"What?" said the prisoner in a new voice.
"Two more burglars," said Veronica, with a hard, dry sob. "Oh, what will become of us?"
"Under those circumstances," said the captive, with a low whistle, "I think I had better come out, if you don't mind," and, putting his shoulder to the door, he burst it open with a vigorous push.
Veronica gave a little cry, but after all things could not be any worse than they were already. And now she came to look at him again, this burglar really had a very nice face. Moreover, his grey eyes were shining in an oddly comforting way.
"Could you always have done that?" she asked, looking in rather an awed way at the broken door.
"Well, it's not very strong," he remarked, apologetically, "only I didn't want to frighten you. Where are those burglars?"
"In the dining-room," she answered.
"Then may I trouble you for the poker?" he asked, and, taking it, he ran swiftly up the stairs with Veronica hard at his heels.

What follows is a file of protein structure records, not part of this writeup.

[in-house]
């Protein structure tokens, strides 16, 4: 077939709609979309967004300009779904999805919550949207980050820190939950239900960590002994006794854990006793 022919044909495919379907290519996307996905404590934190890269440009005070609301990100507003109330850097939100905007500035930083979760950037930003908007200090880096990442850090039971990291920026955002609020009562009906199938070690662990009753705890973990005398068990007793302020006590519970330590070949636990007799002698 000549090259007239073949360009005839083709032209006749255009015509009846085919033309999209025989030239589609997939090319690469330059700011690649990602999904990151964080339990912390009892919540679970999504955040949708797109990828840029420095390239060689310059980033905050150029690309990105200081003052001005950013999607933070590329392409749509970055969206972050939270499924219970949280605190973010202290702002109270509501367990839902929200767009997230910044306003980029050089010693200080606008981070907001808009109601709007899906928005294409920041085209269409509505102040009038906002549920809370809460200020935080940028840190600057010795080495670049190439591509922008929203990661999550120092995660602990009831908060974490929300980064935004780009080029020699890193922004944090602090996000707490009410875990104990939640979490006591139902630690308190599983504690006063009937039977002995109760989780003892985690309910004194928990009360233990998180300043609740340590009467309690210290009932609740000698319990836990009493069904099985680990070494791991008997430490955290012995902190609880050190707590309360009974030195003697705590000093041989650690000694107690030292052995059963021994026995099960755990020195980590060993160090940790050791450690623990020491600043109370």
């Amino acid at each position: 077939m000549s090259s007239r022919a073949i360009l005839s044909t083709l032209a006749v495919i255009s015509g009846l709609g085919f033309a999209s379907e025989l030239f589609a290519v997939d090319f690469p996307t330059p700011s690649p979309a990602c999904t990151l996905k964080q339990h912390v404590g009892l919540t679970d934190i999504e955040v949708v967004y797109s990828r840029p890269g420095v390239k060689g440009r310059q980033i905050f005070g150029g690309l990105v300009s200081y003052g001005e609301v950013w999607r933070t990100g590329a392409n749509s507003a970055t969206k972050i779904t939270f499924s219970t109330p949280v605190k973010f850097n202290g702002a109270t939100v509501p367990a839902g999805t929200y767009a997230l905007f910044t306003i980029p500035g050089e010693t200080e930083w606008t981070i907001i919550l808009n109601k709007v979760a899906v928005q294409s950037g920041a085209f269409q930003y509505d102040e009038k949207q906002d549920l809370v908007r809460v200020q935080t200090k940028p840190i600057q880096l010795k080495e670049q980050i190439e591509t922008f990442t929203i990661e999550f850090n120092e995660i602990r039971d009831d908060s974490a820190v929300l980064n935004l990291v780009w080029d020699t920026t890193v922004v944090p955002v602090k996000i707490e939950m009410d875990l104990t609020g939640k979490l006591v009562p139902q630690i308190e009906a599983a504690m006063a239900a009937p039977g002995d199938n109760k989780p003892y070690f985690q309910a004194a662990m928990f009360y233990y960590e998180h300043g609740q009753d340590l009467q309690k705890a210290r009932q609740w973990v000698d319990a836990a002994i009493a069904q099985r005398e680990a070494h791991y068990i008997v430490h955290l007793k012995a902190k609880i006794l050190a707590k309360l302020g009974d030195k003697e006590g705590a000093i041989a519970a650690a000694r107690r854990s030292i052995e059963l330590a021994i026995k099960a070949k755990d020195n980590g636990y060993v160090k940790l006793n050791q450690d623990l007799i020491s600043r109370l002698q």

They burst together into the dining-room, where two mild-faced, elderly people were having some wine and biscuits.
"Father! Mother!" screamed Veronica wildly from the background.
"Dear me!" said the elderly gentleman. "We thought you had gone to bed, Veronica. Captain Forestier, is that you? This is an unexpected pleasure; but why are you endeavouring to hide that poker behind you?"
"Captain Forestier!" gasped Veronica. "It's not; it's a burglar I have had locked up in the pantry, and I thought you were burglars, too. Oh, mother!"
Then she burst into tears, while her father looked in mild inquiry at Captain Forestier, whose face was now extremely red. But he recognised Veronica's father as a Mr. Lathom whom he had several times met in the company of his uncle, and for this slight acquaintance he blessed his lucky stars as he began his story.